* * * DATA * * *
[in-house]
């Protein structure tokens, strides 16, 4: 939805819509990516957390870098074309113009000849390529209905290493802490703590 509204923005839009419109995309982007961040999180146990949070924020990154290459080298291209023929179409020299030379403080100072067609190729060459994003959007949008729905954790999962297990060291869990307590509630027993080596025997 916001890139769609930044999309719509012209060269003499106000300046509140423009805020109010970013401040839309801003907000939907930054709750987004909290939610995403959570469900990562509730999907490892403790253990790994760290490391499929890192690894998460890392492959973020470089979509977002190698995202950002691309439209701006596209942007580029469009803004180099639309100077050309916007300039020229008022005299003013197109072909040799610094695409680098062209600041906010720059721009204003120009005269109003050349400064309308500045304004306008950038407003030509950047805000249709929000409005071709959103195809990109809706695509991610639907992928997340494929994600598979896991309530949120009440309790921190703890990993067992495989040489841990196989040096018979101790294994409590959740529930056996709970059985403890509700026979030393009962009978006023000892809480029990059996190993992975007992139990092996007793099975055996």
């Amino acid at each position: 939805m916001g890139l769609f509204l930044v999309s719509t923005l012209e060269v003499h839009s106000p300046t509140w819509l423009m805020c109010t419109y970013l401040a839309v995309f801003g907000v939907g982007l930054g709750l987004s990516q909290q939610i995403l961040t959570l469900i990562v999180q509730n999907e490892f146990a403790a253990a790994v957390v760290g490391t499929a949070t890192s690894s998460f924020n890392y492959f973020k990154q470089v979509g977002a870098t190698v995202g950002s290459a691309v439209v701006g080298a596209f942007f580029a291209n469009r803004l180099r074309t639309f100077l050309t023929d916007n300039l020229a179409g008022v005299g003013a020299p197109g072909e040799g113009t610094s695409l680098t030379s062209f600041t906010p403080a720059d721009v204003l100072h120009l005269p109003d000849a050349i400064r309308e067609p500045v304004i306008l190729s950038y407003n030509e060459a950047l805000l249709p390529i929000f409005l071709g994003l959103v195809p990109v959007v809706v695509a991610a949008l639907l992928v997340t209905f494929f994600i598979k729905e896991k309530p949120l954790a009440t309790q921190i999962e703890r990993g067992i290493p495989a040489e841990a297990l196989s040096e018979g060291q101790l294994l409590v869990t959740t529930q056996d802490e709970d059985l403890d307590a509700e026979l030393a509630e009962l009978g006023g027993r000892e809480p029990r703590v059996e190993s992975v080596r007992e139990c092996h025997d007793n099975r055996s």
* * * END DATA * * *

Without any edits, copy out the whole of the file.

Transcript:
[in-house]
């Protein structure tokens, strides 16, 4: 939805819509990516957390870098074309113009000849390529209905290493802490703590 509204923005839009419109995309982007961040999180146990949070924020990154290459080298291209023929179409020299030379403080100072067609190729060459994003959007949008729905954790999962297990060291869990307590509630027993080596025997 916001890139769609930044999309719509012209060269003499106000300046509140423009805020109010970013401040839309801003907000939907930054709750987004909290939610995403959570469900990562509730999907490892403790253990790994760290490391499929890192690894998460890392492959973020470089979509977002190698995202950002691309439209701006596209942007580029469009803004180099639309100077050309916007300039020229008022005299003013197109072909040799610094695409680098062209600041906010720059721009204003120009005269109003050349400064309308500045304004306008950038407003030509950047805000249709929000409005071709959103195809990109809706695509991610639907992928997340494929994600598979896991309530949120009440309790921190703890990993067992495989040489841990196989040096018979101790294994409590959740529930056996709970059985403890509700026979030393009962009978006023000892809480029990059996190993992975007992139990092996007793099975055996």
């Amino acid at each position: 939805m916001g890139l769609f509204l930044v999309s719509t923005l012209e060269v003499h839009s106000p300046t509140w819509l423009m805020c109010t419109y970013l401040a839309v995309f801003g907000v939907g982007l930054g709750l987004s990516q909290q939610i995403l961040t959570l469900i990562v999180q509730n999907e490892f146990a403790a253990a790994v957390v760290g490391t499929a949070t890192s690894s998460f924020n890392y492959f973020k990154q470089v979509g977002a870098t190698v995202g950002s290459a691309v439209v701006g080298a596209f942007f580029a291209n469009r803004l180099r074309t639309f100077l050309t023929d916007n300039l020229a179409g008022v005299g003013a020299p197109g072909e040799g113009t610094s695409l680098t030379s062209f600041t906010p403080a720059d721009v204003l100072h120009l005269p109003d000849a050349i400064r309308e067609p500045v304004i306008l190729s950038y407003n030509e060459a950047l805000l249709p390529i929000f409005l071709g994003l959103v195809p990109v959007v809706v695509a991610a949008l639907l992928v997340t209905f494929f994600i598979k729905e896991k309530p949120l954790a009440t309790q921190i999962e703890r990993g067992i290493p495989a040489e841990a297990l196989s040096e018979g060291q101790l294994l409590v869990t959740t529930q056996d802490e709970d059985l403890d307590a509700e026979l030393a509630e009962l009978g006023g027993r000892e809480p029990r703590v059996e190993s992975v080596r007992e139990c092996h025997d007793n099975r055996s």